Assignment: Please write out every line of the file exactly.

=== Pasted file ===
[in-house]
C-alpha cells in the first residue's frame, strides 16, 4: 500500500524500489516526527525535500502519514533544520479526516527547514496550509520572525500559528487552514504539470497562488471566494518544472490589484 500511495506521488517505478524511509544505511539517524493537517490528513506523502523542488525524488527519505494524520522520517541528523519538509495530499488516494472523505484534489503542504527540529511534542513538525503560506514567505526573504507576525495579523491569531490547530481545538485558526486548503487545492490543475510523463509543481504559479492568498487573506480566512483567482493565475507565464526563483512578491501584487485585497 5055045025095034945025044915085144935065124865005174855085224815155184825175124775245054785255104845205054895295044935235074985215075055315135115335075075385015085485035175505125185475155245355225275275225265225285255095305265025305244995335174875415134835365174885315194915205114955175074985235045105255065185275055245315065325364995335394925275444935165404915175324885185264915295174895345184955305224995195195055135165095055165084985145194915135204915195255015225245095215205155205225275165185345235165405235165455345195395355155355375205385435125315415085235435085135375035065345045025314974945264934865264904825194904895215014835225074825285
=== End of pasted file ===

[in-house]
C-alpha cells in the first residue's frame, strides 16, 4: 500500500524500489516526527525535500502519514533544520479526516527547514496550509520572525500559528487552514504539470497562488471566494518544472490589484 500511495506521488517505478524511509544505511539517524493537517490528513506523502523542488525524488527519505494524520522520517541528523519538509495530499488516494472523505484534489503542504527540529511534542513538525503560506514567505526573504507576525495579523491569531490547530481545538485558526486548503487545492490543475510523463509543481504559479492568498487573506480566512483567482493565475507565464526563483512578491501584487485585497 5055045025095034945025044915085144935065124865005174855085224815155184825175124775245054785255104845205054895295044935235074985215075055315135115335075075385015085485035175505125185475155245355225275275225265225285255095305265025305244995335174875415134835365174885315194915205114955175074985235045105255065185275055245315065325364995335394925275444935165404915175324885185264915295174895345184955305224995195195055135165095055165084985145194915135204915195255015225245095215205155205225275165185345235165405235165455345195395355155355375205385435125315415085235435085135375035065345045025314974945264934865264904825194904895215014835225074825285